Today, I found myself ensnared in the classic trap of dedicating an entire day to automate a task that, in all honesty, could’ve been wrapped up in five measly minutes. It’s like my brain’s autopilot has a vendetta against inefficiency, even when it’s for the most trivial things.

Alright, picture this: I’ve got this stack of letters to hammer out, and they all follow this standardised template, right?

Usually, my go-to move is to recycle the last letter I penned and just swap out the necessary details. But today, oh today, I thought, “Hey, wouldn’t it be a riot to see how much of this rigamarole I could automate?”

Enter stage left: JSON-list housing all the vital details about the recipients.

Now, when it came to deciding which text-based formats to use for these docs, I had options aplenty:

  • LaTeX
  • HTML
  • Markdown…

LaTeX got the boot faster than you can say “MacTex installation,” leaving HTML as the reigning champ. Why, you ask? Well, because I wanted these babies formatted for print, and CSS had some nifty tricks up its sleeve with those “@media print” settings, giving me that sweet A4-paper vibe.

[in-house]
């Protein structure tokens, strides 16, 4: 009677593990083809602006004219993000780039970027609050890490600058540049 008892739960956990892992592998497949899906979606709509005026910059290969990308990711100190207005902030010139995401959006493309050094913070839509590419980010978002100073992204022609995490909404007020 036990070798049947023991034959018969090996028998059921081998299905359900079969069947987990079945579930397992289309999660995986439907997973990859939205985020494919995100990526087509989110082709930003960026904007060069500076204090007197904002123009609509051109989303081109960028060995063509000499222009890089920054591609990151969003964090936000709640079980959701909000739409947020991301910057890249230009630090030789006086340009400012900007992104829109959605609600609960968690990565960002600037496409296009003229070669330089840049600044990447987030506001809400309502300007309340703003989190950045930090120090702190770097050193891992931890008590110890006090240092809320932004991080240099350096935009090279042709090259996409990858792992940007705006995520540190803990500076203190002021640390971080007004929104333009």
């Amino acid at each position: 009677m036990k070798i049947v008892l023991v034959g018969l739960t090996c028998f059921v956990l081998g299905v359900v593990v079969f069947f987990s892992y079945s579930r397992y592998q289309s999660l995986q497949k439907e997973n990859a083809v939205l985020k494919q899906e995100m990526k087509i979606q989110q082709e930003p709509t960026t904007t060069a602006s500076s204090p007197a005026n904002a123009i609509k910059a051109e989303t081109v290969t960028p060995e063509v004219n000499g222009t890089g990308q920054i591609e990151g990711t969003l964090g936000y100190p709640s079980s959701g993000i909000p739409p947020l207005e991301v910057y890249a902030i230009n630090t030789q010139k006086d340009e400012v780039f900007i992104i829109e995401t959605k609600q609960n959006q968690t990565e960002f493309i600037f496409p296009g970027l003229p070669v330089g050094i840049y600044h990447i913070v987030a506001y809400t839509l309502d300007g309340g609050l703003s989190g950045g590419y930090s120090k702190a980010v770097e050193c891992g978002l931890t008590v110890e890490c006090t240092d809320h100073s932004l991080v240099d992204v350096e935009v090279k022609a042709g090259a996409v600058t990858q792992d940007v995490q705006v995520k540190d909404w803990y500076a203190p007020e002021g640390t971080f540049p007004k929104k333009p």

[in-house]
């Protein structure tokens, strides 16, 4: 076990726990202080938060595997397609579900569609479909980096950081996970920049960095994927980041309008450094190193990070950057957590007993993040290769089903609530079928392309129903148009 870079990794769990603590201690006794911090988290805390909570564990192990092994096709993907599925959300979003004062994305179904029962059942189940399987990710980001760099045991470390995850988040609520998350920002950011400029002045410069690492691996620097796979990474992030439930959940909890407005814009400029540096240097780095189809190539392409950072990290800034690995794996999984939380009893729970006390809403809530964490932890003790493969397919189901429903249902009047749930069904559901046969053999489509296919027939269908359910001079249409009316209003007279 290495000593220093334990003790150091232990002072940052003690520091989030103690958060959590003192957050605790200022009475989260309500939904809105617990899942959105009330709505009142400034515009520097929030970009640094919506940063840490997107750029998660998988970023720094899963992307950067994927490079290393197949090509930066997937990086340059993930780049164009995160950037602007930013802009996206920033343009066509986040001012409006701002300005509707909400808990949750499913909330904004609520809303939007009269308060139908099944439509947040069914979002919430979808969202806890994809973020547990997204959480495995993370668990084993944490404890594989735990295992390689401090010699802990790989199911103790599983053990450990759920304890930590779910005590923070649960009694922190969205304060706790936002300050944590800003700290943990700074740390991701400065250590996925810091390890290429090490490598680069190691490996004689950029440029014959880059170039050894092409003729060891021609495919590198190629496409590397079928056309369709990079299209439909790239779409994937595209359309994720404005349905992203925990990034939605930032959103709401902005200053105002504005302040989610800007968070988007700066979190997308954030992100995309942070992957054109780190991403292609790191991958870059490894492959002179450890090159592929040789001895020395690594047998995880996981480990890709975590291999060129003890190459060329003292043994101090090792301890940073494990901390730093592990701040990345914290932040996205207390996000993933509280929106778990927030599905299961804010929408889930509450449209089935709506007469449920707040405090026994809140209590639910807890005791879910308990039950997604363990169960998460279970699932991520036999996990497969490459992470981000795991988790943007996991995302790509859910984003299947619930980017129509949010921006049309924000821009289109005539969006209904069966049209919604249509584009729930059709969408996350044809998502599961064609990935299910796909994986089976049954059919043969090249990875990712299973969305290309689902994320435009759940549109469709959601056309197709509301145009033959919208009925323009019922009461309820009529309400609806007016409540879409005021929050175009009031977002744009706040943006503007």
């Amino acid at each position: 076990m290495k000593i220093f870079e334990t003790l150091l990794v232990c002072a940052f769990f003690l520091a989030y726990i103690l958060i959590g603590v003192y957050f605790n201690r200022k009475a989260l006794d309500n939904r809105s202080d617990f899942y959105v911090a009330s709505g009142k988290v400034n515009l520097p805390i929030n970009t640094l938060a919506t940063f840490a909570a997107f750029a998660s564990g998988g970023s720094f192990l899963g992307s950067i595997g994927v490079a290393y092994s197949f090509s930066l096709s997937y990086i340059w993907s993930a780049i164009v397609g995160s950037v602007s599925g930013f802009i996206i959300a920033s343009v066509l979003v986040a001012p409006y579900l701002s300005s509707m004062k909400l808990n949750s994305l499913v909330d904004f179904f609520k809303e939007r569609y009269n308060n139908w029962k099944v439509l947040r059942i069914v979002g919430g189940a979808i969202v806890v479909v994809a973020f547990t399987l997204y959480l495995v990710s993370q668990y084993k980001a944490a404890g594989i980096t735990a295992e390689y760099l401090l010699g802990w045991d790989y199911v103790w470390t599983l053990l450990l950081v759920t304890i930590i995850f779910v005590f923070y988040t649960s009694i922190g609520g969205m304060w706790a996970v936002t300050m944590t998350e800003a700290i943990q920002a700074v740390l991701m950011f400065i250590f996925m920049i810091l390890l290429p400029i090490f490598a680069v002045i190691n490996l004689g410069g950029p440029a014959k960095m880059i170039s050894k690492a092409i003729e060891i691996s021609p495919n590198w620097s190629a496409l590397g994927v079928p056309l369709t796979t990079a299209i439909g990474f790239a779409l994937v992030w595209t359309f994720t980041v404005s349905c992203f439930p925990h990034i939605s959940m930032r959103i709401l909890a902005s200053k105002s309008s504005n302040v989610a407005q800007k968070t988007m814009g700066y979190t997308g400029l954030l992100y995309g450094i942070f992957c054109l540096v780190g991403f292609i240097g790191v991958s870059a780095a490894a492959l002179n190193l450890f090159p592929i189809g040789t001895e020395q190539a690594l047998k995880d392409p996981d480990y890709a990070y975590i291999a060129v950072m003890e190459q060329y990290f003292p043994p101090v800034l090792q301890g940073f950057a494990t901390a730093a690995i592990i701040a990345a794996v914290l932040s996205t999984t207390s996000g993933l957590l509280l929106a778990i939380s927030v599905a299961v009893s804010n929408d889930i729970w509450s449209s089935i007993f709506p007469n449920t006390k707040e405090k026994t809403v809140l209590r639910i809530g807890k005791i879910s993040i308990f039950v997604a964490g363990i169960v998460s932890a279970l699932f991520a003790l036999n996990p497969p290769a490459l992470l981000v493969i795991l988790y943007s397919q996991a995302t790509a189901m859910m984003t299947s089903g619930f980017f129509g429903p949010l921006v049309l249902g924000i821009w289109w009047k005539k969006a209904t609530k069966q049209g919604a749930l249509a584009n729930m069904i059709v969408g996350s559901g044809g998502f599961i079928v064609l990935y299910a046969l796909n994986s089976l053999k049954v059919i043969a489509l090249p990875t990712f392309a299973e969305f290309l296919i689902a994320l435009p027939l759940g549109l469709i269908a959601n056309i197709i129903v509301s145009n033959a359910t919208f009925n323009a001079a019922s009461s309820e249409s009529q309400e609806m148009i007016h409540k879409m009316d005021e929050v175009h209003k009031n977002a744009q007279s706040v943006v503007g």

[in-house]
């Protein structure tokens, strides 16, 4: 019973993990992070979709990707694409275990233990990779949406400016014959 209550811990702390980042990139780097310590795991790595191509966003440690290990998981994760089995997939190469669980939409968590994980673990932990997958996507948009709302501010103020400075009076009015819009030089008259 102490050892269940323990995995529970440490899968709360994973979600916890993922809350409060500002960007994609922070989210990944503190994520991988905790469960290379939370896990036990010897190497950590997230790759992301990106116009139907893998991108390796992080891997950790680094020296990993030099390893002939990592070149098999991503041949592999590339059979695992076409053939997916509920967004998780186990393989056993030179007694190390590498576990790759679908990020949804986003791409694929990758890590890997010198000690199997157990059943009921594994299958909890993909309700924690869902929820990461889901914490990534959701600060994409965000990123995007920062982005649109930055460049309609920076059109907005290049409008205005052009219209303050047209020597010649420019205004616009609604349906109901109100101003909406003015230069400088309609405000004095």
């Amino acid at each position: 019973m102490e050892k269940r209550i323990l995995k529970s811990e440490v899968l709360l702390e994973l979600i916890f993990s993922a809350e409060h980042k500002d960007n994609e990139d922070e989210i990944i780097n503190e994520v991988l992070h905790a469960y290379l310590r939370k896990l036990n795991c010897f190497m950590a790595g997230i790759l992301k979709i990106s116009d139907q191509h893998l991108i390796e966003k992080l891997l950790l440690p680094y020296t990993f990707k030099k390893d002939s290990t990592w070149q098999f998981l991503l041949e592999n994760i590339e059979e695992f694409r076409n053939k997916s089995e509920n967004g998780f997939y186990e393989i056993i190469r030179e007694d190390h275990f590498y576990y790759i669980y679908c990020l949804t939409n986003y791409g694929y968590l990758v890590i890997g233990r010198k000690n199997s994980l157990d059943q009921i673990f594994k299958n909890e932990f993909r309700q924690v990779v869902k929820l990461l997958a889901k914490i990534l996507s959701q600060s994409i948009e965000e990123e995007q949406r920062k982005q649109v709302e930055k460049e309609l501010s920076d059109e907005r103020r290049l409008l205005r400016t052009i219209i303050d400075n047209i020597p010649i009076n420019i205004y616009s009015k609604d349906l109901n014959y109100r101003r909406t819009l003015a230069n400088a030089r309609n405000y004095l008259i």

Then there was this whole debacle about Python libraries. ReportLab had its moment in the sun, but hold up, I wasn’t after PDFs straight outta the gate. Nope, what I really wanted was an HTML-file that I could jazz up manually before hitting that print button and saving it as a PDF.

Cue in the Java Spring application, strutting its stuff with Jackson for JSON parsing and Thymeleaf for HTML rendering.

Now, initially, I thought I’d be a smarty-pants and use LibreOffice for layout design. But boy, oh boy, did that plan backfire! Ended up with more HTML tags than I knew what to do with. So, I went back to basics, whipped up the simplest HTML-template known to mankind—a table with two columns for sender and recipient. Boom, problem solved.

Oh, and I couldn’t resist tossing in a signature image for that personal touch. And to keep the HTML-file self-contained, I went all-in with embedding that bad boy using a data-uri.

Now, I briefly entertained the idea of roping in ChatGPT or Copilot to ghostwrite these letters based on some inputs stored in the JSON-file. But then I remembered the fiasco with auto-translated strings and the GradientHatch plugin. Let’s just say, it’s probably best not to get too trigger-happy with generative software, especially when it requires a smidge of critical thinking.

But hey, maybe down the line, I’ll sketch out the blueprint for an app that combines web-scraping, document-formatting, and text-generation. Just thinking about it gives me goosebumps.